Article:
I want to have a similar vibe, for lack of a better word. The SF location is relaxed yet productive. We really do have a nice community which is truly close-knit, respectful, helpful, and funny. Everyone is laid-back Maybe that’s the West Coast thing manifesting! I want to import some of that to New York; people are super ambitious and I don’t want to halt that in any way but the vibe is one of the things that makes our space unique.
I think the NY space will be a little more polished, and diverse in industries represented. I love that and am excited seeing how that turns into culture and collaborations.
Because you are opening in a new city, what are you keeping consistent and what are you changing? How are you learning about the culture and needs of workers and businesses in a new city?
The biggest difference is the size of the second space – it’s four times the size. We’ll have some dedicated desks (San Francisco is entirely flex desks) and we’ll have a little bit of storage and a way to accommodate bigger events. New York apartments are so little that storage and mail handling are things we are going to target.
How do you deal with folks that don’t fit the community you are building? Is it the same in all your spaces?
Honestly, we haven’t had much of a problem at all. The clearer our message is and the more we show via social media or our blog what our members are up to, the less trouble we have. The lack of dedicated desks and the very intimate scale [in San Francisco] also fits our freelancing population very well.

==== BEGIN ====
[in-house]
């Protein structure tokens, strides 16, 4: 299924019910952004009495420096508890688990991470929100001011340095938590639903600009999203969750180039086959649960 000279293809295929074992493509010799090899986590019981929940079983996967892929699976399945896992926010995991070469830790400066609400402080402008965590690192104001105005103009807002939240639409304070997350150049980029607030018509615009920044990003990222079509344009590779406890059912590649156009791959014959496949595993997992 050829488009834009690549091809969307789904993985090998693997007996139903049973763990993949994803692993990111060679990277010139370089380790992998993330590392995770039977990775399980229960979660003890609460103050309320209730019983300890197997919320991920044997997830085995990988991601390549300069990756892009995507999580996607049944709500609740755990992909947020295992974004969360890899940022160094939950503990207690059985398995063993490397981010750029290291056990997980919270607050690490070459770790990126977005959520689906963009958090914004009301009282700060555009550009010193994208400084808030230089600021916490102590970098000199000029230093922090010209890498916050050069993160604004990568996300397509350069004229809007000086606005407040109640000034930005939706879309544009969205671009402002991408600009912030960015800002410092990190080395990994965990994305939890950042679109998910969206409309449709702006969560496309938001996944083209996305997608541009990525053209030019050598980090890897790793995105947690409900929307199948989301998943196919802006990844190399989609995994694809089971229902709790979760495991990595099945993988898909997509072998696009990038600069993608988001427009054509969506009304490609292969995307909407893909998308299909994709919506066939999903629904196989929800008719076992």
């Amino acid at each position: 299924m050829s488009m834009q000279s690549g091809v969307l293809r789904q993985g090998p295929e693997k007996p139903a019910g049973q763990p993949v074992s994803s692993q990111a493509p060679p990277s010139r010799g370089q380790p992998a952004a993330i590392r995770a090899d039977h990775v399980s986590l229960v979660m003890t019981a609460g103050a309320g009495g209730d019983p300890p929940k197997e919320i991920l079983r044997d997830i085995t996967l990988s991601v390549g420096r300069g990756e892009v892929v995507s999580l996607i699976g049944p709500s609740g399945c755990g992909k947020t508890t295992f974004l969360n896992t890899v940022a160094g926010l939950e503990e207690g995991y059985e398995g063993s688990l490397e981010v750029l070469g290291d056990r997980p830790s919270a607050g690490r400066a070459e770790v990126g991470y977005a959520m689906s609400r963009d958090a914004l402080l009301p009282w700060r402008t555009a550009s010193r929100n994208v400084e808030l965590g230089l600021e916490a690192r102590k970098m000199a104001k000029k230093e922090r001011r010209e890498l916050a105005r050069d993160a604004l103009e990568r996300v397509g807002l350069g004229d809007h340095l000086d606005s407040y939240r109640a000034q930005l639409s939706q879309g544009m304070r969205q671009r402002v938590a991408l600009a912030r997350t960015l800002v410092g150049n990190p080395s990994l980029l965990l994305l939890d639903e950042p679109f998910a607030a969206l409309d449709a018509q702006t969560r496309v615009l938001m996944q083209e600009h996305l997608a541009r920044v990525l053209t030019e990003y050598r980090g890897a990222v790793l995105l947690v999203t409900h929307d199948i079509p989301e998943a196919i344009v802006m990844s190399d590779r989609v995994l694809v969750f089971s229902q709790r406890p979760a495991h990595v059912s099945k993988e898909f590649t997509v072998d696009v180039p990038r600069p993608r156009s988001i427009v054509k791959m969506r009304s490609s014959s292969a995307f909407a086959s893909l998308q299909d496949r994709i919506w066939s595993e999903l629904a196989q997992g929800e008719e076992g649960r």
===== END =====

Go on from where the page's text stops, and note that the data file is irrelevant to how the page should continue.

What are the best, most effective tools for marketing and driving folks to your space(s). Does it differ for each space?
Right now we are word of mouth and social media. Oddly enough, we have the most followers on Instagram. We’re growing at a very nice pace and not feeling the need to do too much more advertising. For New York, the newness factor will help a lot, and the fact that we’ll be in media central.
What’s a service that doesn’t exist for growing coworking spaces or a network of spaces that you wish did?
A better community layer or application made for networked spaces. It still doesn’t exist.
What the best piece of advice someone gave you as you started to grow your space? What’s the one piece of advice you’d give to someone thinking about growing a space?
I think imbuing your space with your own personality is key. Physical spaces can be replicated but the community cannot, and community members are attracted to the spirit of the space. We’re scrappy and resourceful and design-driven and a little goofy. We encourage people to DIY, where “it” is making their own dreams, projects or careers happen. Those are the people who come to work at Makeshift.
Want to learn more about Makeshift Society?
Check out Makeshift
Read more on their blog about the Brooklyn site
Follow them on Twitter
Follow them on Instagram
Want to learn more about Rena Tom?
Check out her site
Follow her on Twitter
Featured post image from sfgirlbybay.